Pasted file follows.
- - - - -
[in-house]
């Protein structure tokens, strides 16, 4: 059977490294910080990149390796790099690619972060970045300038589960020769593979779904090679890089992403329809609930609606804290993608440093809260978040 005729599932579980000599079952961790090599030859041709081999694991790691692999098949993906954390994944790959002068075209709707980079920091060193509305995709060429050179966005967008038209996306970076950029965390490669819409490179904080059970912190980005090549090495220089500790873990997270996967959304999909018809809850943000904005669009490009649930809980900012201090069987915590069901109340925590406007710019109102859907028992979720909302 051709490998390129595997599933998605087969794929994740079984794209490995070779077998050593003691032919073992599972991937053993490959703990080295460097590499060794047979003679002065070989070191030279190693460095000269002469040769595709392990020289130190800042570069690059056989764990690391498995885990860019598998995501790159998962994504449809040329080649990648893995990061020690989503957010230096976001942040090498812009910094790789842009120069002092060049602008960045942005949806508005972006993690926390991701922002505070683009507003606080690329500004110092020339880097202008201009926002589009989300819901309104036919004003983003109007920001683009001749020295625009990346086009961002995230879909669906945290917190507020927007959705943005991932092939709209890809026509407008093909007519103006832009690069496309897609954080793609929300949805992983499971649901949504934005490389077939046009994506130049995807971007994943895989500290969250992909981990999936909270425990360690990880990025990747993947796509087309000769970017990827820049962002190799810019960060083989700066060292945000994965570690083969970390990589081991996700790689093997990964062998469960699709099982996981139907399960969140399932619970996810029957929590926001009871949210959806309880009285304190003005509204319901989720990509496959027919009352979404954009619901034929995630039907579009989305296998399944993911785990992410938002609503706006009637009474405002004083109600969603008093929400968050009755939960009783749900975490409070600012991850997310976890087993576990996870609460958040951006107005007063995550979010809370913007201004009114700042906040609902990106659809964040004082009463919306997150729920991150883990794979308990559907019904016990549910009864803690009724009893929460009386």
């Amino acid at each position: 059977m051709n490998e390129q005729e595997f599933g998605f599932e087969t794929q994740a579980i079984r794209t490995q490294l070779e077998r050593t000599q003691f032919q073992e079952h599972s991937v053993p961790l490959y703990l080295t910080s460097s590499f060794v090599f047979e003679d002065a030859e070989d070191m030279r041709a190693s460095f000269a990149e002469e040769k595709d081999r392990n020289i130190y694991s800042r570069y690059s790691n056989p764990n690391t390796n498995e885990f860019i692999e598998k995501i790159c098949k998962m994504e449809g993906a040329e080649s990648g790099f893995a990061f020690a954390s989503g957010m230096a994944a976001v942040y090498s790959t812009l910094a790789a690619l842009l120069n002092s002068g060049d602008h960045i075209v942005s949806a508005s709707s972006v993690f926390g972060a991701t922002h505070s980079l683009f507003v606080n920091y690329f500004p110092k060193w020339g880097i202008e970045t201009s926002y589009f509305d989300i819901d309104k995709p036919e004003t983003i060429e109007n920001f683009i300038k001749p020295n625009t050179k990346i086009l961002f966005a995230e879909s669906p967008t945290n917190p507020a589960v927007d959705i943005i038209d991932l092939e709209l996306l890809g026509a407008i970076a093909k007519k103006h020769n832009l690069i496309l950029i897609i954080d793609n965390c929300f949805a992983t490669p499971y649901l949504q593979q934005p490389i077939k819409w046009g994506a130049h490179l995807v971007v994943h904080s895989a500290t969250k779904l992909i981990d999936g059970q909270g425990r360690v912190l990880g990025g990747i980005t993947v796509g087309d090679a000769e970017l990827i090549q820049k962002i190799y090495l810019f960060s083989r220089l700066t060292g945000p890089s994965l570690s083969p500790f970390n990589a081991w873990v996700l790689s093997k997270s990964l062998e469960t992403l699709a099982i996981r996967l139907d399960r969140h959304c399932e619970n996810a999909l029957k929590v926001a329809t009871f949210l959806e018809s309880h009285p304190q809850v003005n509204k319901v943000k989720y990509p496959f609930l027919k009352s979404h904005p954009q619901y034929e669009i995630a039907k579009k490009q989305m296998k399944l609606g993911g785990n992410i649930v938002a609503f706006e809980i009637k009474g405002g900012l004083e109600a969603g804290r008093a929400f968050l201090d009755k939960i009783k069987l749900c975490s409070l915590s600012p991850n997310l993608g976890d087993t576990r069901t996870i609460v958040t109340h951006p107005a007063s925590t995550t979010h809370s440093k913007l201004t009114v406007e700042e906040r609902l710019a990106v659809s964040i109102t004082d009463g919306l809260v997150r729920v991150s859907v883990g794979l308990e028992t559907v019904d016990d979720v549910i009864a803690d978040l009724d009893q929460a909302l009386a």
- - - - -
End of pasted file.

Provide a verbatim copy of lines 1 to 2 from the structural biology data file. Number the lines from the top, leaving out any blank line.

[in-house]
């Protein structure tokens, strides 16, 4: 059977490294910080990149390796790099690619972060970045300038589960020769593979779904090679890089992403329809609930609606804290993608440093809260978040 005729599932579980000599079952961790090599030859041709081999694991790691692999098949993906954390994944790959002068075209709707980079920091060193509305995709060429050179966005967008038209996306970076950029965390490669819409490179904080059970912190980005090549090495220089500790873990997270996967959304999909018809809850943000904005669009490009649930809980900012201090069987915590069901109340925590406007710019109102859907028992979720909302 051709490998390129595997599933998605087969794929994740079984794209490995070779077998050593003691032919073992599972991937053993490959703990080295460097590499060794047979003679002065070989070191030279190693460095000269002469040769595709392990020289130190800042570069690059056989764990690391498995885990860019598998995501790159998962994504449809040329080649990648893995990061020690989503957010230096976001942040090498812009910094790789842009120069002092060049602008960045942005949806508005972006993690926390991701922002505070683009507003606080690329500004110092020339880097202008201009926002589009989300819901309104036919004003983003109007920001683009001749020295625009990346086009961002995230879909669906945290917190507020927007959705943005991932092939709209890809026509407008093909007519103006832009690069496309897609954080793609929300949805992983499971649901949504934005490389077939046009994506130049995807971007994943895989500290969250992909981990999936909270425990360690990880990025990747993947796509087309000769970017990827820049962002190799810019960060083989700066060292945000994965570690083969970390990589081991996700790689093997990964062998469960699709099982996981139907399960969140399932619970996810029957929590926001009871949210959806309880009285304190003005509204319901989720990509496959027919009352979404954009619901034929995630039907579009989305296998399944993911785990992410938002609503706006009637009474405002004083109600969603008093929400968050009755939960009783749900975490409070600012991850997310976890087993576990996870609460958040951006107005007063995550979010809370913007201004009114700042906040609902990106659809964040004082009463919306997150729920991150883990794979308990559907019904016990549910009864803690009724009893929460009386």